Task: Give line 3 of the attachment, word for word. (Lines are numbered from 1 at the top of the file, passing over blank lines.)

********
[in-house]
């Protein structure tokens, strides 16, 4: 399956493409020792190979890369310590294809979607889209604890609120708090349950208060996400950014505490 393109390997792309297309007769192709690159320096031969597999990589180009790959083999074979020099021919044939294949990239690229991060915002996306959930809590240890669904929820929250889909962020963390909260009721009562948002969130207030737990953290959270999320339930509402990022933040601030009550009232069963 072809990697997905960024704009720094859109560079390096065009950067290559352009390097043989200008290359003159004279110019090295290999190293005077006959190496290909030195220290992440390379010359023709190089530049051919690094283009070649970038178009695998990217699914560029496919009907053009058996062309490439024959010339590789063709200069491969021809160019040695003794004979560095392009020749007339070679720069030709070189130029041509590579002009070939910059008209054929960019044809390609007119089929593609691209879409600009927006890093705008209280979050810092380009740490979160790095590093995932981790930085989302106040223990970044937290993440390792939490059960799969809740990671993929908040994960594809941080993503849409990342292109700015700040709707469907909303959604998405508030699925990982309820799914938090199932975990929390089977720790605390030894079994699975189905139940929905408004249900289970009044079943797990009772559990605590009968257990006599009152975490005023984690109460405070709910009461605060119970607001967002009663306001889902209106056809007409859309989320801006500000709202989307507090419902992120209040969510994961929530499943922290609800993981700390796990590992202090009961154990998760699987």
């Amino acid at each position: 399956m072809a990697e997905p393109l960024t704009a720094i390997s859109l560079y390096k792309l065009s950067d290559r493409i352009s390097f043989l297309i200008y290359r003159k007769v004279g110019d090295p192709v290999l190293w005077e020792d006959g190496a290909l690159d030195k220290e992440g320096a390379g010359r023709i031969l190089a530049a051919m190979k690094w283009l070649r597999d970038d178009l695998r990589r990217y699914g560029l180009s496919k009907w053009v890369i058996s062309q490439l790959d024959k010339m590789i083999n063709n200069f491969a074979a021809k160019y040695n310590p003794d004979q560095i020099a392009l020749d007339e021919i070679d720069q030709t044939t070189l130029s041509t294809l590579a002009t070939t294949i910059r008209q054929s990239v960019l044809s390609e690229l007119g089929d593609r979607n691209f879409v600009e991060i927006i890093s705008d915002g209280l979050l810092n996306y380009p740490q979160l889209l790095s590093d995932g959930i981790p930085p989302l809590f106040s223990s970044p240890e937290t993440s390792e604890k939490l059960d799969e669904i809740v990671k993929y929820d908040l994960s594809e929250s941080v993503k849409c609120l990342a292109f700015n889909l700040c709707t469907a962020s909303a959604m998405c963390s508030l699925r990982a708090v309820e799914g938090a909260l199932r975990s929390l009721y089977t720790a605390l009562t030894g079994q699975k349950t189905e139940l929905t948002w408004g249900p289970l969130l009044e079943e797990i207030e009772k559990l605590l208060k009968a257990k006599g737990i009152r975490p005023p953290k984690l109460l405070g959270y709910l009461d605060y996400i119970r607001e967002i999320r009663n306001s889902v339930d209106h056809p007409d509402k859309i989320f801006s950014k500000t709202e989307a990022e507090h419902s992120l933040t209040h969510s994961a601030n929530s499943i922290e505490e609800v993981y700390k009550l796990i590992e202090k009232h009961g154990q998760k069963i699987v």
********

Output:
């Amino acid at each position: 399956m072809a990697e997905p393109l960024t704009a720094i390997s859109l560079y390096k792309l065009s950067d290559r493409i352009s390097f043989l297309i200008y290359r003159k007769v004279g110019d090295p192709v290999l190293w005077e020792d006959g190496a290909l690159d030195k220290e992440g320096a390379g010359r023709i031969l190089a530049a051919m190979k690094w283009l070649r597999d970038d178009l695998r990589r990217y699914g560029l180009s496919k009907w053009v890369i058996s062309q490439l790959d024959k010339m590789i083999n063709n200069f491969a074979a021809k160019y040695n310590p003794d004979q560095i020099a392009l020749d007339e021919i070679d720069q030709t044939t070189l130029s041509t294809l590579a002009t070939t294949i910059r008209q054929s990239v960019l044809s390609e690229l007119g089929d593609r979607n691209f879409v600009e991060i927006i890093s705008d915002g209280l979050l810092n996306y380009p740490q979160l889209l790095s590093d995932g959930i981790p930085p989302l809590f106040s223990s970044p240890e937290t993440s390792e604890k939490l059960d799969e669904i809740v990671k993929y929820d908040l994960s594809e929250s941080v993503k849409c609120l990342a292109f700015n889909l700040c709707t469907a962020s909303a959604m998405c963390s508030l699925r990982a708090v309820e799914g938090a909260l199932r975990s929390l009721y089977t720790a605390l009562t030894g079994q699975k349950t189905e139940l929905t948002w408004g249900p289970l969130l009044e079943e797990i207030e009772k559990l605590l208060k009968a257990k006599g737990i009152r975490p005023p953290k984690l109460l405070g959270y709910l009461d605060y996400i119970r607001e967002i999320r009663n306001s889902v339930d209106h056809p007409d509402k859309i989320f801006s950014k500000t709202e989307a990022e507090h419902s992120l933040t209040h969510s994961a601030n929530s499943i922290e505490e609800v993981y700390k009550l796990i590992e202090k009232h009961g154990q998760k069963i699987v």